Nearly ten years ago, Calvina was mowing her lawn when she felt something bite her on the ankle. It wasn’t until later that an itchy dark mark appeared on her arm.The marks began to spread all over her body.
After visiting a dermatologist for a biopsy, Calvina was told she must have had an issue with her nerves. Other doctors suggested the rash could be because of allergies. But no medications stopped the strange marks from spreading or itching. Doctors never checked her immune system, which would later prove to be a big mistake.
Calvina’s life was made a living hell. She would go into “itch attacks” that made her bleed. The thick, hard and round marks appeared on her stomach, back, legs, feet — but spared her face. All aspects of her life was affected, from her career to social life.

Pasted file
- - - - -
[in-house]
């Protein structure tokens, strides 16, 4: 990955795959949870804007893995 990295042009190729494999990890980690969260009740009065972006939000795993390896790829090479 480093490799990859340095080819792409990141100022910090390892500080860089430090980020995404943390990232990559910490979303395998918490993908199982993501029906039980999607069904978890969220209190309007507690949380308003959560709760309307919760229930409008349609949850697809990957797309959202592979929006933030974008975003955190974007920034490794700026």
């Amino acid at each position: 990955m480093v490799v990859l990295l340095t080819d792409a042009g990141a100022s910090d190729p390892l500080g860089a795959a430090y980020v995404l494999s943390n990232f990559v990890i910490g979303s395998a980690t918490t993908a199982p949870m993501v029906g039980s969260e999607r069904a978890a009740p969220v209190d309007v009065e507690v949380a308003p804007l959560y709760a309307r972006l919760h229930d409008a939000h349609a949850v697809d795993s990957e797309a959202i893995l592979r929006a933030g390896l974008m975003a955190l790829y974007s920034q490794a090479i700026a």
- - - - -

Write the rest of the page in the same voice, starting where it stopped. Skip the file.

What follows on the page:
After seven years of living with the undiagnosed skin condition, Calvina bravely shared her story on The Doctors. The physicians on stage had never seen anything like it.
Calvia also admitted she was the center of public scrutiny. “If I’m wearing short sleeves … and nobody knows me, they would give this face, like ‘Oh my God, what is that? Don’t touch her,’” she says. However, in seven years, Calvina never passed the condition onto anyone else.
After Dr. Batra ran a series of tests (not seen in the video below), she was finally able to diagnose Calvina’s strange skin condition: urticarial vasculitis and hypothyroidism.
Urticarial vasculitis is a rare autoimmune disorder. According to Vasculitis Foundation, it’s a form of vasculitis that affects the skin, causing wheals or hives and/or red patches due to swelling of the small blood vessels. The cause of most cases is unknown and may be associated with systemic lupus erythematosus, rheumatoid arthritis and Sjögren’s syndrome. Hypothyroidism is another autoimmune disorder that occurs when the thyroid gland doesn’t make enough thyroid hormones.